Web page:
Concerned Customers & Activists Across the U.S. Demonstrate at Over 150 KFC Restaurants Calling on the Company to Green Its Packaging
Today, Colonel Sanders and various woodland creatures made appearances at over 150 KFC restaurants across the country and various locations in Europe to deliver a message, “Stop destroying Southern forests for your throwaway packaging.” The iconic KFC bucket and other KFC paper packaging comes from critical wetland forests and some of the last remaining special places on the southeastern coast.
The Colonel and crew were part of a national day of action, #OccupyKFC, organized by the Dogwood Alliance as part of the Kentucky Fried Forests campaign. Following on the heels of America Recycles Day, the organization is challenging KFC to use less paper, increase the use of post-consumer recycled paper in all of its packaging, recycle more and to adopt a sector-leading policy that ensures its packaging is made from paper from well managed forests and not contributing to the destruction of endangered forests or the replacement of natural forests with industrial tree plantations.
“Today, we stepped it up a level and hundreds of concerned citizens across the U.S. demonstrated at KFC restaurants demanding change,” said Scot Quaranda, Campaign Director at Dogwood Alliance. “KFC’s fast food packaging is destroying our forests but it doesn’t have to be that way. McDonald’s has shown leadership on these issues and it’s now time for KFC to be a responsible corporate citizen and do its part to end the rampant destruction of the special forests in the South to make its chicken buckets.”
For years, Dogwood Alliance has utilized their expertise in the sustainable sourcing of paper products to be a resource for major companies who are interested reduce the impacts of their paper and packaging on Southern forests, including Staples, McDonald’s, and Johnson & Johnson. Today, after more than four years of continued efforts by Dogwood Alliance to communicate with KFC and its parent company Yum!, they have demonstrated no meaningful concern for forests and affected communities, and refused to talk substantively about these important issues.
Instead, KFC has chosen to greenwash by slapping the controversial and ill-regarded Sustainable Forestry Initiative (SFI) certification label on its packaging. The conservation community has called the SFI greenwashing, because it allows out-moded business as usual forestry practices including large-scale clearcutting, logging of endangered forests, conversion of natural forests to plantations, and widespread use of toxic chemicals.
Today’s action was inspired by the Occupy Wall Street movement which has been in the national spotlight for almost two months now. Included in the over 150 actions is a demonstration by the environmental solidarity group of Occupy Wall Street housed at Zuccotti Park in New York City until early yesterday morning. Because of the happenings in NYC, this particular action will happen this weekend or early next week. Additionally there were demonstrations from coast to coast and at various locations in Europe. The campaign will continue until KFC adopts a green packaging policy and takes real action to protect the forests of the Southern U.S.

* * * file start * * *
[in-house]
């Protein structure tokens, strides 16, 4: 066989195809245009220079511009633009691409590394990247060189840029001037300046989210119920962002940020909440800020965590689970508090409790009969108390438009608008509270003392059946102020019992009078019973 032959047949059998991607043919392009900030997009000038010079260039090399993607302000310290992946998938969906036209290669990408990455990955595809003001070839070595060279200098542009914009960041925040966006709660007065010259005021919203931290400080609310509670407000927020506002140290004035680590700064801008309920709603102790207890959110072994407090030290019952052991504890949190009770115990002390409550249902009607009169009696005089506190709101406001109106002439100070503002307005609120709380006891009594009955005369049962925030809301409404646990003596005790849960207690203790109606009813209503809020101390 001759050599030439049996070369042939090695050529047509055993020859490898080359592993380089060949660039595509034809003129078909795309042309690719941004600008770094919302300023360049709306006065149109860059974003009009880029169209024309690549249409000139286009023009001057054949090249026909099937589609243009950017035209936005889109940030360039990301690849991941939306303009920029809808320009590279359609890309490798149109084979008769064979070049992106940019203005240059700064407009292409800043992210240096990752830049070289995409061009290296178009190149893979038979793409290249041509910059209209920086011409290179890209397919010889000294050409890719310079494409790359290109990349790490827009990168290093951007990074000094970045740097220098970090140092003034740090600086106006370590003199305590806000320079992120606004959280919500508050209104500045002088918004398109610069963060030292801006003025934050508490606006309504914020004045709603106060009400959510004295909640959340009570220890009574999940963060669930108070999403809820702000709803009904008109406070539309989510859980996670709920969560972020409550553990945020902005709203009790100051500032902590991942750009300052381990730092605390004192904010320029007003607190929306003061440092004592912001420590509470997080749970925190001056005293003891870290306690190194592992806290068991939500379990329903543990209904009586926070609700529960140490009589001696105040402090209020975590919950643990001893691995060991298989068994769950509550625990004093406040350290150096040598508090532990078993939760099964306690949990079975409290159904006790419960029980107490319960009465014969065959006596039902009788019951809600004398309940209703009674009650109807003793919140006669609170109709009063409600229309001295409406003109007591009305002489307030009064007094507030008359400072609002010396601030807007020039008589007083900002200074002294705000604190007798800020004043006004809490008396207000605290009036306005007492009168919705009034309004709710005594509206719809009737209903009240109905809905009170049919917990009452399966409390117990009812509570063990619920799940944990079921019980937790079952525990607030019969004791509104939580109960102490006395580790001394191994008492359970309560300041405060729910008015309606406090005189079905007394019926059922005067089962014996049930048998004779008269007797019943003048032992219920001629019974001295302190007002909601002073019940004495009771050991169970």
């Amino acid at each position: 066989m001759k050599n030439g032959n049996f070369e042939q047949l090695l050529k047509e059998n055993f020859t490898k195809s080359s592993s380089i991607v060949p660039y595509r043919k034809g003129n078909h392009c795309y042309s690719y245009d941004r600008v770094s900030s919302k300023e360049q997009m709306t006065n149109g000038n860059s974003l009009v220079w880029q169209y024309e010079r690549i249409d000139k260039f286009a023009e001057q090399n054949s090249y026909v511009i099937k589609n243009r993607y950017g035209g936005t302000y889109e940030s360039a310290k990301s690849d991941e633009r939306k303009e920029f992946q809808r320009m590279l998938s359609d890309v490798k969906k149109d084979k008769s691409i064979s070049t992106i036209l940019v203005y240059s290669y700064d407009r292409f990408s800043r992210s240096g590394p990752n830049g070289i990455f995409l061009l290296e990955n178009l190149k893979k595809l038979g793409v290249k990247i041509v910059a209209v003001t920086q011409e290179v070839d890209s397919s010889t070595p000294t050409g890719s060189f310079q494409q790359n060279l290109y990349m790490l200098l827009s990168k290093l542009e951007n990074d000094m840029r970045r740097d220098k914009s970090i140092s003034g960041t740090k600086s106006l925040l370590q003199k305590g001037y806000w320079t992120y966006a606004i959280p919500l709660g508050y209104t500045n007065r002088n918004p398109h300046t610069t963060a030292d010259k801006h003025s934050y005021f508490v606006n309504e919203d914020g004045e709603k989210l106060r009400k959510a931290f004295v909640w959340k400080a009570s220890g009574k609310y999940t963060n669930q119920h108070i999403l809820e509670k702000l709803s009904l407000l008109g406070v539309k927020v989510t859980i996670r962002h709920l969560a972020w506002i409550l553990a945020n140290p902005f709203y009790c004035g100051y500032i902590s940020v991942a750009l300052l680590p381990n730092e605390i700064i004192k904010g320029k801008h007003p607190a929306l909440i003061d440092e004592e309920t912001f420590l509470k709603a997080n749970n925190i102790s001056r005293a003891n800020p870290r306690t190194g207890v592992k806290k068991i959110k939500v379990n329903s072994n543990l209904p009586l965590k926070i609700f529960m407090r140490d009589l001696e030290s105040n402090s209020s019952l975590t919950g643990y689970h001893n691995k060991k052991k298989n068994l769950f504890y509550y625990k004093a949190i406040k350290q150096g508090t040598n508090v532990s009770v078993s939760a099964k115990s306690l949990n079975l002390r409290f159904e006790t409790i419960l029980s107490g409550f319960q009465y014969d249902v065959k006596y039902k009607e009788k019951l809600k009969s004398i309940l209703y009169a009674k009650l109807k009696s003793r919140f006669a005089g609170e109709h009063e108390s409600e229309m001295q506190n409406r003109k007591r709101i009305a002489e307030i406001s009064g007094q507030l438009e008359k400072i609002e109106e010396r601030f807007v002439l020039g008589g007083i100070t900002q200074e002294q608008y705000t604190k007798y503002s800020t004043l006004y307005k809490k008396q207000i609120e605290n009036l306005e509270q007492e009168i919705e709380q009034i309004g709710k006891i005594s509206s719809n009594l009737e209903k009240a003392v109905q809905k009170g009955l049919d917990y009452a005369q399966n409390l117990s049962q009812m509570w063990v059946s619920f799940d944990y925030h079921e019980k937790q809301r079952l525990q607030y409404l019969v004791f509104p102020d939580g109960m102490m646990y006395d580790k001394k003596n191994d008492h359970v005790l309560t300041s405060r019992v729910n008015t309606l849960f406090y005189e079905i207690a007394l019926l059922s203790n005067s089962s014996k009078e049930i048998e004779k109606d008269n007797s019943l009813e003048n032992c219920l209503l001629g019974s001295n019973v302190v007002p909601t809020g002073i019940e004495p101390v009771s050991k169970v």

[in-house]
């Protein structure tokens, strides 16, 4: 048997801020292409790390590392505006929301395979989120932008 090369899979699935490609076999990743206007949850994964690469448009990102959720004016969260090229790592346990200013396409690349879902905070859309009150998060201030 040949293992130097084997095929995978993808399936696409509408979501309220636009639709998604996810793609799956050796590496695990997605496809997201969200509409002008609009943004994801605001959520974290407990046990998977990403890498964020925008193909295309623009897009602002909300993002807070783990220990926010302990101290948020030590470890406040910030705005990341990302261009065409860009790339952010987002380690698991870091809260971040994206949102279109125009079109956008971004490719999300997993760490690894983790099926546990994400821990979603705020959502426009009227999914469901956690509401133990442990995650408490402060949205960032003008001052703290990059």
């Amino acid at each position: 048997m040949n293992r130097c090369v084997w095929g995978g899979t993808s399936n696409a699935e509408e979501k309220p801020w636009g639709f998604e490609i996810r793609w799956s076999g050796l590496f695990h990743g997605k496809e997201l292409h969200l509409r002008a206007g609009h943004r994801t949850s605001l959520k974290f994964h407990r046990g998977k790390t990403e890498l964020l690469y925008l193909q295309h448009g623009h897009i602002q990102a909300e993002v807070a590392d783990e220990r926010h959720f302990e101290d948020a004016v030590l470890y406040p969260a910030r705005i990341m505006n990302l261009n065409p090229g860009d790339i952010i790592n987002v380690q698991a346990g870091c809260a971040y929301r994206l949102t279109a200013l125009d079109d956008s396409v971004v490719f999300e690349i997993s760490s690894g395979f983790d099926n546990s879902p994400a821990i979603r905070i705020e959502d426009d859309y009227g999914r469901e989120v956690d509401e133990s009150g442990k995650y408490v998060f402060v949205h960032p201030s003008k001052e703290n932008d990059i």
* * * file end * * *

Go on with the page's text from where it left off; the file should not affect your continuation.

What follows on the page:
KFC’s largest supplier in the South, (IP) has long been associated with destructive forestry practices. Notable has been the impact the company has had on the southeastern coast in places like North Carolina’s Green Swamp, where forested wetlands have been ditched and drained and converted to monoculture pine plantations, impacting endangered species such as the Venus Flytrap and causing flooding in nearby communities. As a major purchaser of paper products from , KFC has the ability to influence industry-wide change by committing to stop sourcing products from these damaging practices.
The Southern US is the largest paper producing region in the world providing 20% of the globe’s paper. Every year an area larger than the state of New Hampshire is clearcut. Yet the region is home to a large number of endangered plants and animals which hang in the balance. While other fast food companies, including McDonald’s, have introduced standards for sustainably sourced paper products from suppliers, KFC and its’ parent company, YUM! Brands, have been a slow mover in adopting practices.
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Dogwood Alliance is increasing protection for millions of acres of Southern forests by transforming the way corporations, landowners and communities value them for their climate, wildlife and water benefits. Dogwood Alliance has revolutionized the environmental practices of some of the world’s largest corporations. To support Dogwood Alliance’s call for KFC to adopt sustainable packaging practices send a letter to KFC leadership via www.kentuckyfriedforests.com, for more information on the organization visit www.dogwoodalliance.org.
To read the letter delivered today to store managers, visit here: Dear KFC Restaurant Manager
To watch a video Colonel Sanders released from the great yonder in support of #OccupyKFC visit here: http://youtu.be/GDFzdqsW_rg
To read more about McDonald’s recently announced environmental paper packaging policy, visit: http://www.dogwoodalliance.org/2011/03/mcdonalds-adopts-industry-leading-forest-standards-for-its-packaging/